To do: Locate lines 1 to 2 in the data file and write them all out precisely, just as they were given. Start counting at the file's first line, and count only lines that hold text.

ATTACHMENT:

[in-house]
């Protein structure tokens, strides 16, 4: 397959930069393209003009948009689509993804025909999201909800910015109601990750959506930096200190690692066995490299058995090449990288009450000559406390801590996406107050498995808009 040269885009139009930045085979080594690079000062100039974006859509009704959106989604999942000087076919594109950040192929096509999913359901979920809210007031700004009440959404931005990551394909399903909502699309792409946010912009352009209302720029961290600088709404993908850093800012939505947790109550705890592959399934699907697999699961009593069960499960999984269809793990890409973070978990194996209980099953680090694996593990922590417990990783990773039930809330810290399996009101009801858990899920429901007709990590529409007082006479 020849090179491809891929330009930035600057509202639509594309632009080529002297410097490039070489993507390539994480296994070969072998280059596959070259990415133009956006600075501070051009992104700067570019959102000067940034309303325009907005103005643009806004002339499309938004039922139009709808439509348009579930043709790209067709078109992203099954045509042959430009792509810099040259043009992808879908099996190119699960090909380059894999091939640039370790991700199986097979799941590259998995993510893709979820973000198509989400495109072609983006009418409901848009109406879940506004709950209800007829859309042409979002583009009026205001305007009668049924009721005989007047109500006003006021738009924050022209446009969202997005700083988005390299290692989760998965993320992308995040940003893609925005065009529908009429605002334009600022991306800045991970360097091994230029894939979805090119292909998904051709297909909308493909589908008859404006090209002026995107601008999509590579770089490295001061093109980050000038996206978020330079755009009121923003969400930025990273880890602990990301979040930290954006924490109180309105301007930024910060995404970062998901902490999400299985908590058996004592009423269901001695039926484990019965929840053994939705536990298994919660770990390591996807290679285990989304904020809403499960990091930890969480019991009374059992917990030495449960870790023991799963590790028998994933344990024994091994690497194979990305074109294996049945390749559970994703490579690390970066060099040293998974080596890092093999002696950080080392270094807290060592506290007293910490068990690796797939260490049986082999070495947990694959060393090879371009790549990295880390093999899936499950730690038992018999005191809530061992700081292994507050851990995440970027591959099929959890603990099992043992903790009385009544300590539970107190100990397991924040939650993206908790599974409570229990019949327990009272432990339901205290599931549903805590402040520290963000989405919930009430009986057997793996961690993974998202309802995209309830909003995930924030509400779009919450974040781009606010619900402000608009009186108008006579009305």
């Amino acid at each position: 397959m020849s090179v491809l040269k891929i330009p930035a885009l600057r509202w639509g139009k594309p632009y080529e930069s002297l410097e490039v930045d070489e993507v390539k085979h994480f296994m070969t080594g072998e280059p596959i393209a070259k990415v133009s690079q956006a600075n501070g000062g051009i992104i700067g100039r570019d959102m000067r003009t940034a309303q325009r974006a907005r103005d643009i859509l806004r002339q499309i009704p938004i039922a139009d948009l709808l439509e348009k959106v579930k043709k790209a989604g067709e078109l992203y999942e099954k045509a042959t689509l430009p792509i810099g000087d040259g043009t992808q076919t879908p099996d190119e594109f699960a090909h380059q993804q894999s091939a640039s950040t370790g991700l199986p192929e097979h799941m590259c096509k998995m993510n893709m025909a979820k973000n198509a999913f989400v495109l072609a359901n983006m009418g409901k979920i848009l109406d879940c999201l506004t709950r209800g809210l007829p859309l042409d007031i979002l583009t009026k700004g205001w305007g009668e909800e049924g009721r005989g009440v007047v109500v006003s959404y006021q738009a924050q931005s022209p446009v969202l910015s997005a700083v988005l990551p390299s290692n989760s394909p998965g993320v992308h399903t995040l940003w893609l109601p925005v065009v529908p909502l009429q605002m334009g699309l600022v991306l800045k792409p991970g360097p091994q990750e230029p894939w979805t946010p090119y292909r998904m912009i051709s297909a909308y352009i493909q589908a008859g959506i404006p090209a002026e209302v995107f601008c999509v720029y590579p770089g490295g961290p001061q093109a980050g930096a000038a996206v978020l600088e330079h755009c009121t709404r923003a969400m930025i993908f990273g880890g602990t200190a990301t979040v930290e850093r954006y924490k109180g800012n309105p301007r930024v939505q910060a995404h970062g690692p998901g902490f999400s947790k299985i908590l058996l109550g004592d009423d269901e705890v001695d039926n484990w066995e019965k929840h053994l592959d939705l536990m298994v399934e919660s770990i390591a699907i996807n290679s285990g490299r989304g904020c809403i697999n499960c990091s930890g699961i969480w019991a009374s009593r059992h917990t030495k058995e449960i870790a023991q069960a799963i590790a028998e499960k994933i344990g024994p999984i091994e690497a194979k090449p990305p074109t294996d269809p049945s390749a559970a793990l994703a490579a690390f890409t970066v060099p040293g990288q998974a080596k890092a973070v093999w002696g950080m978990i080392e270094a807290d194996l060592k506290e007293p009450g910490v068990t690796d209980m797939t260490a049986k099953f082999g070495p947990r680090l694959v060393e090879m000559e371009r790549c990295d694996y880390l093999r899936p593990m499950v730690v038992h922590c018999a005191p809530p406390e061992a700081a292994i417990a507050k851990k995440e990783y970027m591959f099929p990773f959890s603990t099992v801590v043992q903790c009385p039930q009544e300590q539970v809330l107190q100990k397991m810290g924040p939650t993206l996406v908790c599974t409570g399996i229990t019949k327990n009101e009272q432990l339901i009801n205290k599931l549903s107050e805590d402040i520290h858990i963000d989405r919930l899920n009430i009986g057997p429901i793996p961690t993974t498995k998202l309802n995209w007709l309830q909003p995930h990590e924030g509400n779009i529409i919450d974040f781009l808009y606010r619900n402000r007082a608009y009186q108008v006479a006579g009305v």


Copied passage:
[in-house]
């Protein structure tokens, strides 16, 4: 397959930069393209003009948009689509993804025909999201909800910015109601990750959506930096200190690692066995490299058995090449990288009450000559406390801590996406107050498995808009 040269885009139009930045085979080594690079000062100039974006859509009704959106989604999942000087076919594109950040192929096509999913359901979920809210007031700004009440959404931005990551394909399903909502699309792409946010912009352009209302720029961290600088709404993908850093800012939505947790109550705890592959399934699907697999699961009593069960499960999984269809793990890409973070978990194996209980099953680090694996593990922590417990990783990773039930809330810290399996009101009801858990899920429901007709990590529409007082006479 020849090179491809891929330009930035600057509202639509594309632009080529002297410097490039070489993507390539994480296994070969072998280059596959070259990415133009956006600075501070051009992104700067570019959102000067940034309303325009907005103005643009806004002339499309938004039922139009709808439509348009579930043709790209067709078109992203099954045509042959430009792509810099040259043009992808879908099996190119699960090909380059894999091939640039370790991700199986097979799941590259998995993510893709979820973000198509989400495109072609983006009418409901848009109406879940506004709950209800007829859309042409979002583009009026205001305007009668049924009721005989007047109500006003006021738009924050022209446009969202997005700083988005390299290692989760998965993320992308995040940003893609925005065009529908009429605002334009600022991306800045991970360097091994230029894939979805090119292909998904051709297909909308493909589908008859404006090209002026995107601008999509590579770089490295001061093109980050000038996206978020330079755009009121923003969400930025990273880890602990990301979040930290954006924490109180309105301007930024910060995404970062998901902490999400299985908590058996004592009423269901001695039926484990019965929840053994939705536990298994919660770990390591996807290679285990989304904020809403499960990091930890969480019991009374059992917990030495449960870790023991799963590790028998994933344990024994091994690497194979990305074109294996049945390749559970994703490579690390970066060099040293998974080596890092093999002696950080080392270094807290060592506290007293910490068990690796797939260490049986082999070495947990694959060393090879371009790549990295880390093999899936499950730690038992018999005191809530061992700081292994507050851990995440970027591959099929959890603990099992043992903790009385009544300590539970107190100990397991924040939650993206908790599974409570229990019949327990009272432990339901205290599931549903805590402040520290963000989405919930009430009986057997793996961690993974998202309802995209309830909003995930924030509400779009919450974040781009606010619900402000608009009186108008006579009305």